Here's why Trump wants to buy Greenland
Greenland's strategic value is linked tightly to new North Atlantic shipping lanes opening up due to melting polar ice caps. The new lanes have dramatically decreased maritime trade travel times, which generally includes traveling through the Panama or Suez canals to circumnavigate the world.
Greenland's largest economic drivers are fishing and tourism, but the island has drawn rising interest due to its , including coal, zinc, copper, iron ore and rare minerals. There have been expeditions to assess the extent of the nation's resources, but the true quantity is unknown.
China, which is embroiled in a trade battle with the U.S., previously showed interest in developing a "Polar Silk Road" of trade through the North Atlantic shipping lanes. China proposed building new airports and mining facilities on Greenland in 2018, but eventually withdrew its bid.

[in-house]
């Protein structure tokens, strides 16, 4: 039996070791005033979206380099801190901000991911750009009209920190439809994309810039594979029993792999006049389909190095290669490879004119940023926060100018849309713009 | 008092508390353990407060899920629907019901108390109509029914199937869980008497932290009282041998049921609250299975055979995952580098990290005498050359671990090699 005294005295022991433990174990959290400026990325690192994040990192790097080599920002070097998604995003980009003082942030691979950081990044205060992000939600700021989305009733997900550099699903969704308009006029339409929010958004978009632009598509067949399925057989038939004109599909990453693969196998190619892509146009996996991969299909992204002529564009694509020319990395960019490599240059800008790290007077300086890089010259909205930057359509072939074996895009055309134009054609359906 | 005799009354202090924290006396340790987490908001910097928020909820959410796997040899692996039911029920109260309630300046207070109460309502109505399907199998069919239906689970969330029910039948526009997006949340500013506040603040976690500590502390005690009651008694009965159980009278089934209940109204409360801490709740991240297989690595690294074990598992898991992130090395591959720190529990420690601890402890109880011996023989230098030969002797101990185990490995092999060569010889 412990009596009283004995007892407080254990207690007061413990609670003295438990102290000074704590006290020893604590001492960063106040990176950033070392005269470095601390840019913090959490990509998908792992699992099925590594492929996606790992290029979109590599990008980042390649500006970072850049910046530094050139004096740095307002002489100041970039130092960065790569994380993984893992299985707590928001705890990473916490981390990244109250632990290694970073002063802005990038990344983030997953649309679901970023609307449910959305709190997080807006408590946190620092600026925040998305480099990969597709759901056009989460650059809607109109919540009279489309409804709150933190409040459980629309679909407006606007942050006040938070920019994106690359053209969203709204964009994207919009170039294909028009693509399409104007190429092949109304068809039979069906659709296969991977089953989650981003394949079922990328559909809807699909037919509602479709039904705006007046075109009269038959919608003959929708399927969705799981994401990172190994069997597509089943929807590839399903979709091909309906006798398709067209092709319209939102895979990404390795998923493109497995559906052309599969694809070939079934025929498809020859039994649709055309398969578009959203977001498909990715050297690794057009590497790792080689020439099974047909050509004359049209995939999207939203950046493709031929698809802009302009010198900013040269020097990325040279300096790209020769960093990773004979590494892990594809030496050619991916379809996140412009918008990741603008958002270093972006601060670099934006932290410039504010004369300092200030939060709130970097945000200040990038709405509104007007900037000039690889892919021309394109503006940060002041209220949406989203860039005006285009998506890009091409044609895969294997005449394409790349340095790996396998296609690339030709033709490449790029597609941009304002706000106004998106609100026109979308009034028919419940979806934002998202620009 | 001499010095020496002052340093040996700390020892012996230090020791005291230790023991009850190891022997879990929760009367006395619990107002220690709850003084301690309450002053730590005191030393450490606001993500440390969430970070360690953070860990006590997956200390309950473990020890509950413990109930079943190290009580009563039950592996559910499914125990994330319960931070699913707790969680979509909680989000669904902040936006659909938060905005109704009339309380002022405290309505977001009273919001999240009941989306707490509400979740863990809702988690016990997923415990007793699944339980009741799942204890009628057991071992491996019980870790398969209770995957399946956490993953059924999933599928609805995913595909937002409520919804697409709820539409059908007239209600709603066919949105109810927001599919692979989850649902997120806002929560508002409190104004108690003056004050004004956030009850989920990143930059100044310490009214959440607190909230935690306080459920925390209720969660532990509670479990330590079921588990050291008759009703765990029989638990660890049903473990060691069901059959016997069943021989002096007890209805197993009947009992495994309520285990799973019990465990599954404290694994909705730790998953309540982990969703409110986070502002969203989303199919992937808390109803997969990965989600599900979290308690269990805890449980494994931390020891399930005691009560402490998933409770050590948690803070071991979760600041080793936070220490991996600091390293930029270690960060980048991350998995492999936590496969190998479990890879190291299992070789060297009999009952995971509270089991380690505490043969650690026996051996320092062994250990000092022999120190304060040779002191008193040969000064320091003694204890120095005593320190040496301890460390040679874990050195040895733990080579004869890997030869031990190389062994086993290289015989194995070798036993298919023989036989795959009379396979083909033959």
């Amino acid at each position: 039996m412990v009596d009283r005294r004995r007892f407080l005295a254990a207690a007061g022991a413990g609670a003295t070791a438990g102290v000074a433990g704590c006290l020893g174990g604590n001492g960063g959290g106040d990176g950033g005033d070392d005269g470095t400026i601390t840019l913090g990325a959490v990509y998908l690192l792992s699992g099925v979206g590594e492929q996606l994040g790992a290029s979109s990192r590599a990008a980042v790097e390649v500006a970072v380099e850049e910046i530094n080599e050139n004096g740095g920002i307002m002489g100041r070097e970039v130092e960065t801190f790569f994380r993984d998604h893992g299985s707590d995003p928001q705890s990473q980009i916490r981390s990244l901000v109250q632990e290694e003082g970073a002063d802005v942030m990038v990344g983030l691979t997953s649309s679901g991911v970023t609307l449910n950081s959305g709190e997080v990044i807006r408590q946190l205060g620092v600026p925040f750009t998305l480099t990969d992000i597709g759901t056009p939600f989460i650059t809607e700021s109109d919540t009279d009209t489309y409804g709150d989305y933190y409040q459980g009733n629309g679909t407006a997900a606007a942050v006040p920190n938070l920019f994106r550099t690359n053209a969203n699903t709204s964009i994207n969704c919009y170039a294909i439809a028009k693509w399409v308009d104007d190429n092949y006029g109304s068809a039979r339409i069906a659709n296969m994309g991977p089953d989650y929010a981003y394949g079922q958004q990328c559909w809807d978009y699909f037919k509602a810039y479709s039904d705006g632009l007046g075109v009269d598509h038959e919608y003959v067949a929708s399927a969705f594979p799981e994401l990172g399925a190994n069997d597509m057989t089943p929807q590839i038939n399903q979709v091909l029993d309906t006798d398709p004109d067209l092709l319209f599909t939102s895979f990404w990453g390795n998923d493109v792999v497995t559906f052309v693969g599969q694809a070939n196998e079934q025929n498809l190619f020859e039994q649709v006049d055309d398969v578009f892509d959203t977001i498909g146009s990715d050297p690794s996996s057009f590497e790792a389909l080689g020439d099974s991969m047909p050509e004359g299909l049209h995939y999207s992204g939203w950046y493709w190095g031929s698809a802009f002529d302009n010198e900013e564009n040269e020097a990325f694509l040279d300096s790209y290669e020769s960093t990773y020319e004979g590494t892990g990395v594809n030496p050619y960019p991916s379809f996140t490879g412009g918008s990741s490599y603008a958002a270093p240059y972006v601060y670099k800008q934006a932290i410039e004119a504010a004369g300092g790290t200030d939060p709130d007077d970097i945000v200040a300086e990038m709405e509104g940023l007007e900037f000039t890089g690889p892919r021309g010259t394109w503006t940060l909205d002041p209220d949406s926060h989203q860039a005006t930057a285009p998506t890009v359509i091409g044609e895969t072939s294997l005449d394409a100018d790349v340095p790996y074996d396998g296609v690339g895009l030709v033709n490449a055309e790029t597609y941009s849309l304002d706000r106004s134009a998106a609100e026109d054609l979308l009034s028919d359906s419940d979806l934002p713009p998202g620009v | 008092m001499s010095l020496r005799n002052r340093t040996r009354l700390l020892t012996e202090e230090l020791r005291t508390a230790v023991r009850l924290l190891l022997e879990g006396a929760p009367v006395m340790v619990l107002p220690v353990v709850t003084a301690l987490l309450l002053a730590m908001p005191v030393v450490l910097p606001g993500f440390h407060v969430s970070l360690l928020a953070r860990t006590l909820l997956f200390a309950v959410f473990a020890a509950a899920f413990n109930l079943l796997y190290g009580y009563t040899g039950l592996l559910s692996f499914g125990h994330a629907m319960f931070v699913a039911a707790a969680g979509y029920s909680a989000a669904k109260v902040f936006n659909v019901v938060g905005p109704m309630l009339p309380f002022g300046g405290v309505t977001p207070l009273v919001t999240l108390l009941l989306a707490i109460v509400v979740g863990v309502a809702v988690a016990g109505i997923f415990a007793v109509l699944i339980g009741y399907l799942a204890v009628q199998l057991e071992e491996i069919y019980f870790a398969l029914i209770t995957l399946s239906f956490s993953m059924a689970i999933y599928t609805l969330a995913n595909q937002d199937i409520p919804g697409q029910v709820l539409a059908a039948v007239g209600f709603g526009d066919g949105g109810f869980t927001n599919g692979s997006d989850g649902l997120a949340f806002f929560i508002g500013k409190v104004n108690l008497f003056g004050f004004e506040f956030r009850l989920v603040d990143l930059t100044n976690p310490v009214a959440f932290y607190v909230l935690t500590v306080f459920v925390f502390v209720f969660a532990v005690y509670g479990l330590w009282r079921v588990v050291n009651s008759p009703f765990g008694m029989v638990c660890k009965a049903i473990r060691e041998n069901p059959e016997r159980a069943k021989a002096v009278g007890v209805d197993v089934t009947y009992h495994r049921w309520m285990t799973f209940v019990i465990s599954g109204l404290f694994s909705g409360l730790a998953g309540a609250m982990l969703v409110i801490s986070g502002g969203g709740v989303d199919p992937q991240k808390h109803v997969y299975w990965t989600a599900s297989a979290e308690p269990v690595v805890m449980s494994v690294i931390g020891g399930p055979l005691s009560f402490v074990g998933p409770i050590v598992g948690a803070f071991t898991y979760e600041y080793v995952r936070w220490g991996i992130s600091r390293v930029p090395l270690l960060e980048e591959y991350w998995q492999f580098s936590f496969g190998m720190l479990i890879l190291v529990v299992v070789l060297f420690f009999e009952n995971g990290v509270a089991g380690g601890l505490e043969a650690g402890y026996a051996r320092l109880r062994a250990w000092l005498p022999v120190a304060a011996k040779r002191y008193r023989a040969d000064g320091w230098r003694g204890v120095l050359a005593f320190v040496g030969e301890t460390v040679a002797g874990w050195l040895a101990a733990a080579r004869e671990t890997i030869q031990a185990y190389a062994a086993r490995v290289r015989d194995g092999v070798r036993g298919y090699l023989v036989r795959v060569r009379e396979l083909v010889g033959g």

"If [China were to] have a significant investment in a country that is so strategically important for so many countries, they would have influence there," said Michael Sfraga, director of the Polar Institute at the Wilson Center.
"If you invest a lot in a small island country, you could have a lot of sway there."
Denmark has "publicly expressed concern about China's interest in Greenland," a Pentagon report warned earlier this year.
"Civilian research could support a strengthened Chinese military presence in the Arctic Ocean, which could include deploying submarines to the region as a deterrent against nuclear attacks," the report said.